+  terms & \isa{{\isasymFIX}\ x\ {\isacharcolon}{\isacharcolon}\ {\isasymtau}} & \isa{{\isasymDEFINE}\ c\ {\isasymequiv}\ t} \\
+  theorems & \isa{{\isasymASSUME}\ a{\isacharcolon}\ A} & \isa{{\isasymNOTE}\ b\ {\isacharequal}\ \isactrlBG B\isactrlEN } \\
+  \hline
+  \end{tabular}
+  \end{center}
+  A user package merely needs to produce suitable \isa{{\isasymDEFINE}}
+  and \isa{{\isasymNOTE}} elements according to the application.  For
+  example, a package for inductive definitions might first \isa{{\isasymDEFINE}} a certain predicate as some fixed-point construction,
+  then \isa{{\isasymNOTE}} a proven result about monotonicity of the
+  functor involved here, and then produce further derived concepts via
+  additional \isa{{\isasymDEFINE}} and \isa{{\isasymNOTE}} elements.
+  The cumulative sequence of \isa{{\isasymDEFINE}} and \isa{{\isasymNOTE}}
+  produced at package runtime is managed by the local theory
+  infrastructure by means of an \emph{auxiliary context}.  Thus the
+  system holds up the impression of working within a fully abstract
+  situation with hypothetical entities: \isa{{\isasymDEFINE}\ c\ {\isasymequiv}\ t}
+  always results in a literal fact \isa{\isactrlBG c\ {\isasymequiv}\ t\isactrlEN }, where
+  \isa{c} is a fixed variable \isa{c}.  The details about
+  global constants, name spaces etc. are handled internally.
+  So the general structure of a local theory is a sandwich of three
+  layers:
+  \begin{center}
+  \framebox{\quad auxiliary context \quad\framebox{\quad target context \quad\framebox{\quad background theory\quad}}}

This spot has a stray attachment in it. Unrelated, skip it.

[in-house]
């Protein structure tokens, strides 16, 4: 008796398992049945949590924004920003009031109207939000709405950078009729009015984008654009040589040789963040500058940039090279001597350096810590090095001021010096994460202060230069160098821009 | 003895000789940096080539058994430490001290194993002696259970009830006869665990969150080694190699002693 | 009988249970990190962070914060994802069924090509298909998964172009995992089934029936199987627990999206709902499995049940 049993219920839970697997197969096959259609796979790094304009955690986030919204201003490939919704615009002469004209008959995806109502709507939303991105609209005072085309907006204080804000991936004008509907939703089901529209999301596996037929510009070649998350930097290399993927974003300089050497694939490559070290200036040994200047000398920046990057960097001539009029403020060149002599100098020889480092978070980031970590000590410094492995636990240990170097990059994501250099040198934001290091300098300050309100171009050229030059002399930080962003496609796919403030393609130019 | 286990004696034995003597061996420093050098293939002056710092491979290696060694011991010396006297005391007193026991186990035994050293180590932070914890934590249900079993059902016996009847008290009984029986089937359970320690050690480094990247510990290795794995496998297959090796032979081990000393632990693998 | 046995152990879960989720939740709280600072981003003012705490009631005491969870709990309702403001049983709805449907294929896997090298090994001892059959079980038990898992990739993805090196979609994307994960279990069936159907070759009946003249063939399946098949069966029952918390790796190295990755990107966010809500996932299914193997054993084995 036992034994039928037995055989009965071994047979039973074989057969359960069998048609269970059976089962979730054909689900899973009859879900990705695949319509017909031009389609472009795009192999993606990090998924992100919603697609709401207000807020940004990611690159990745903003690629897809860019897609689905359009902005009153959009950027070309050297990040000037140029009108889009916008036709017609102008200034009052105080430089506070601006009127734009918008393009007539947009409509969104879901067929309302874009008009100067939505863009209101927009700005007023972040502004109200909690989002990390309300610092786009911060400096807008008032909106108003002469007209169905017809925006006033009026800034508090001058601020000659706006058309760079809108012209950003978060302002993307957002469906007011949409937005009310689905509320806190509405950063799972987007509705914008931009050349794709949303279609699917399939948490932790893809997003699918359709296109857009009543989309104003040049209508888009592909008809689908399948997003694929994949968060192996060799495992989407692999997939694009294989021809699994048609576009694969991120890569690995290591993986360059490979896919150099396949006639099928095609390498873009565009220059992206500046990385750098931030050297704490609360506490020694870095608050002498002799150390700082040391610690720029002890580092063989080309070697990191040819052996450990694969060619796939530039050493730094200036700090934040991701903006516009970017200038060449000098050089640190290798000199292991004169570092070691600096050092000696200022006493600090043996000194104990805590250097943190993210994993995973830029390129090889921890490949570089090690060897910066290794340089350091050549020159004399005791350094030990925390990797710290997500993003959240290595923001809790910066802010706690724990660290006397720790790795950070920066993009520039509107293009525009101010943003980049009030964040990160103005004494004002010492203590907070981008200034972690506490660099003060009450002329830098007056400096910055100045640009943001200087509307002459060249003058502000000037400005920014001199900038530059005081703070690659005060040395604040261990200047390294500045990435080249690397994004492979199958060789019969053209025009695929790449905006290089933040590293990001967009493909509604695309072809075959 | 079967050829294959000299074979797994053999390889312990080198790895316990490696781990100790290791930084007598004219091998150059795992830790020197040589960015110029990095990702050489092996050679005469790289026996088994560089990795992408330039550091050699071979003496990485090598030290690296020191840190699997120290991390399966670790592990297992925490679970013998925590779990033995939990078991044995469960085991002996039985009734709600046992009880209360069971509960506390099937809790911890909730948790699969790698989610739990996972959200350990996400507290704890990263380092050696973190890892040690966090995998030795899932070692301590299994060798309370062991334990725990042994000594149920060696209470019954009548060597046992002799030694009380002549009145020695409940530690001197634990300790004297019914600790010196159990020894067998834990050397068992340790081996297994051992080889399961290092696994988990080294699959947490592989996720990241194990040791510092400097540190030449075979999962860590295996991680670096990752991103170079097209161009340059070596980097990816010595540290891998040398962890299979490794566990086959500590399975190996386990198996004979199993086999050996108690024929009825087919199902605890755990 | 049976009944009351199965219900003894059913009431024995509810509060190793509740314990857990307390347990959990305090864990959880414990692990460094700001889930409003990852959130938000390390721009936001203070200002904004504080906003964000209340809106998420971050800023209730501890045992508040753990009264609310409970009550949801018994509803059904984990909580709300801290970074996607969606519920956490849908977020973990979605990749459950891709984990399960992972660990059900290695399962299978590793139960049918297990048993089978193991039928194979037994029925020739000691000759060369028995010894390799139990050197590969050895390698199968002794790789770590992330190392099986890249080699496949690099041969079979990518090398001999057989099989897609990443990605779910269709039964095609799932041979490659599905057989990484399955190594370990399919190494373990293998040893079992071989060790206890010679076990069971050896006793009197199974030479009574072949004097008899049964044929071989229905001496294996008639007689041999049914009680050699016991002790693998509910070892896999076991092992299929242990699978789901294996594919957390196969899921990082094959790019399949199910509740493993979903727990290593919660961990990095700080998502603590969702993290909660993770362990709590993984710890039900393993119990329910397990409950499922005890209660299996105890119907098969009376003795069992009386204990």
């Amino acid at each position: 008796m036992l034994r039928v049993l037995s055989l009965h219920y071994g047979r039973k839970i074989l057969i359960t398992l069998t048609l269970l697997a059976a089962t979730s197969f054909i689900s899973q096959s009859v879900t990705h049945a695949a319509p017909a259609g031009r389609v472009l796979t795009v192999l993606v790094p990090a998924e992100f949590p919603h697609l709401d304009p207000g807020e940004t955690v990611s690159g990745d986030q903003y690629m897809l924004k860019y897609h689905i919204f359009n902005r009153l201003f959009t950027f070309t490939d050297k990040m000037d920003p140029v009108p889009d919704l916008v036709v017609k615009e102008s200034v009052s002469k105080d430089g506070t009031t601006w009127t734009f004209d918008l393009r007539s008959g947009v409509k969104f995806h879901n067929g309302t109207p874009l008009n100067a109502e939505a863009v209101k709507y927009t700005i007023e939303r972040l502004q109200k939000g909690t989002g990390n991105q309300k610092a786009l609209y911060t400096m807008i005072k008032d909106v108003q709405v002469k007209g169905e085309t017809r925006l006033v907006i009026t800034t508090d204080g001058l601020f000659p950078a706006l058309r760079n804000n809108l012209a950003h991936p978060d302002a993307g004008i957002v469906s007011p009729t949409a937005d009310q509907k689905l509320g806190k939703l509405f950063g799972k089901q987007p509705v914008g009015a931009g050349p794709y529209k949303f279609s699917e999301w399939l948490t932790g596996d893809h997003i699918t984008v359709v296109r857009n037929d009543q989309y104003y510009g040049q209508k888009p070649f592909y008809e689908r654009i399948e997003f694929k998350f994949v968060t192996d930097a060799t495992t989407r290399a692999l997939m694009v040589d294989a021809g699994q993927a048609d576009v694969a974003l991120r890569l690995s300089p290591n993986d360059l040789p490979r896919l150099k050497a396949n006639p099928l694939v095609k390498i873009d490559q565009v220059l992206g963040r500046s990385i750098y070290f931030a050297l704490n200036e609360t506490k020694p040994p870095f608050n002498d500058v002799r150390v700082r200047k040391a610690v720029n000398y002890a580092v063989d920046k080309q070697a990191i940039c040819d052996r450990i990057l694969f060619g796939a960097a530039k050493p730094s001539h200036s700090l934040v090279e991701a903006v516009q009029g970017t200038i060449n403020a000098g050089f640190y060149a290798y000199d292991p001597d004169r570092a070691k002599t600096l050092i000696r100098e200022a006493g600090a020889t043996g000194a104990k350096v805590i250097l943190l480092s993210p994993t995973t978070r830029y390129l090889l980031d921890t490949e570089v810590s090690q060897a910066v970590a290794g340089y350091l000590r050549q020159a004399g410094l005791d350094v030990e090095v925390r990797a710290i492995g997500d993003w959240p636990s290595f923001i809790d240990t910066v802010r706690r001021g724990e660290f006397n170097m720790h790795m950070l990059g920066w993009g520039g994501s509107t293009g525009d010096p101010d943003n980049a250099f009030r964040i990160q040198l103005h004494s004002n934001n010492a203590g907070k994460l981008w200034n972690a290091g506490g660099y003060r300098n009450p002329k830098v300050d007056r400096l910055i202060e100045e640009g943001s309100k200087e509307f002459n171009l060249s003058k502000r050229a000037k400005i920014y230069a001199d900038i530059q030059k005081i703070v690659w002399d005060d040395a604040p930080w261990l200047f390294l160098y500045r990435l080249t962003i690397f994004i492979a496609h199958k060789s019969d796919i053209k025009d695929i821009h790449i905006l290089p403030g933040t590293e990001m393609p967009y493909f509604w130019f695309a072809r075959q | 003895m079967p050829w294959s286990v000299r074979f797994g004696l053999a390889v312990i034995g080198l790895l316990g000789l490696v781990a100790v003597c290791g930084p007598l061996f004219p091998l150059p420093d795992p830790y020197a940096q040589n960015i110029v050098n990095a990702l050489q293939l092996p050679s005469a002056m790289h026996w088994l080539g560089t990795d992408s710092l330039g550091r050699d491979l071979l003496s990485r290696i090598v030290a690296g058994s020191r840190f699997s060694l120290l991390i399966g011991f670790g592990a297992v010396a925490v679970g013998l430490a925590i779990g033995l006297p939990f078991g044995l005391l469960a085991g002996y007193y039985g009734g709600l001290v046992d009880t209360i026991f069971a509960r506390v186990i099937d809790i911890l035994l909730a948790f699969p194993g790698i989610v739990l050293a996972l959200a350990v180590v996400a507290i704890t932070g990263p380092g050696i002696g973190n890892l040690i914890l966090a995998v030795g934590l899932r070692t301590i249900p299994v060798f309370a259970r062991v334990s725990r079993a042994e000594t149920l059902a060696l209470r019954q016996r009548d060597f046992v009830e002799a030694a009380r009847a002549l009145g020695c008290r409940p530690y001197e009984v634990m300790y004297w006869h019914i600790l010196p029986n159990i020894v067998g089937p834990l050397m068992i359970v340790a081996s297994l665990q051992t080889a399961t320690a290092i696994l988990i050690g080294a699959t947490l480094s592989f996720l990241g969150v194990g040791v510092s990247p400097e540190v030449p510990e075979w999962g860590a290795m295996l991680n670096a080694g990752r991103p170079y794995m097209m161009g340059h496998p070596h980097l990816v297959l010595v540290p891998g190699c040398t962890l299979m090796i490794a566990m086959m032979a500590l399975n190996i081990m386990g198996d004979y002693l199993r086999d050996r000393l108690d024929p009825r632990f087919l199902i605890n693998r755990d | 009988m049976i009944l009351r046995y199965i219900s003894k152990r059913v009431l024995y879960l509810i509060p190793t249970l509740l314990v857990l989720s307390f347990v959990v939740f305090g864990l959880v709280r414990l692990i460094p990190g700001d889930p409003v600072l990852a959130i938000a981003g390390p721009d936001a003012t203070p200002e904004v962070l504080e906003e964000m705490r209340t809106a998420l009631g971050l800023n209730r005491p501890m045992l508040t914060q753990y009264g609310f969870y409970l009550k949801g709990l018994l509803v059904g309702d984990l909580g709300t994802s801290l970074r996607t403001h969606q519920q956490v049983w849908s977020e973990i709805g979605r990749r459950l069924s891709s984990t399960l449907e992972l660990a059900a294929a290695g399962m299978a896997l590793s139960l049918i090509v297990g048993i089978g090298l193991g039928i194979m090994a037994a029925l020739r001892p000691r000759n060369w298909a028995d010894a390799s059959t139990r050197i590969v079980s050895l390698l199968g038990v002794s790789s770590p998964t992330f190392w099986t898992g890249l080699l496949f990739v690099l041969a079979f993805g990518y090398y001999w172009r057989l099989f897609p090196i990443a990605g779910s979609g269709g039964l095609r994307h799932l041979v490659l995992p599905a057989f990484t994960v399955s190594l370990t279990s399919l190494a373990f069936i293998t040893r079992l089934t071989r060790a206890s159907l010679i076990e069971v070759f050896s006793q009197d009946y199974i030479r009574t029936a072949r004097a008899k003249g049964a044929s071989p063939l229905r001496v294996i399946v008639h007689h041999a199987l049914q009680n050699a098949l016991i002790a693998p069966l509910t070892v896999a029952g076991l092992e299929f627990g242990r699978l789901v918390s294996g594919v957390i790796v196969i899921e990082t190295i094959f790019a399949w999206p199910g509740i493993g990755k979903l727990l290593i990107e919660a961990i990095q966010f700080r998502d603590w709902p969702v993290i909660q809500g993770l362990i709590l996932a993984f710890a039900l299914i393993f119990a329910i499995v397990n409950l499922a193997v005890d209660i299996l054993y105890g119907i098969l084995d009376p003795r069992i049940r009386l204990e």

+  \end{center}
+  \noindent When a definitional package is finished, the auxiliary
+  context is reset to the target context.  The target now holds
+  definitions for terms and theorems that stem from the hypothetical
+  \isa{{\isasymDEFINE}} and \isa{{\isasymNOTE}} elements, transformed by
+  the particular target policy (see
+  \cite[\S4--5]{Haftmann-Wenzel:2009} for details).%
+  \indexmltype{local\_theory}\verb|type local_theory = Proof.context| \\
+  \indexml{TheoryTarget.init}\verb|TheoryTarget.init: string option -> theory -> local_theory| \\[1ex]
+  \indexml{LocalTheory.define}\verb|LocalTheory.define: string ->|\isasep\isanewline%
+\verb|    (binding * mixfix) * (Attrib.binding * term) -> local_theory ->|\isasep\isanewline%
+\verb|    (term * (string * thm)) * local_theory| \\
+  \indexml{LocalTheory.note}\verb|LocalTheory.note: string ->|\isasep\isanewline%
+\verb|    Attrib.binding * thm list -> local_theory ->|\isasep\isanewline%
+\verb|    (string * thm list) * local_theory| \\
+  \end{mldecls}
+  \begin{description}
+  \item \verb|local_theory| represents local theories.  Although
+  this is merely an alias for \verb|Proof.context|, it is
+  semantically a subtype of the same: a \verb|local_theory| holds
+  target information as special context data.  Subtyping means that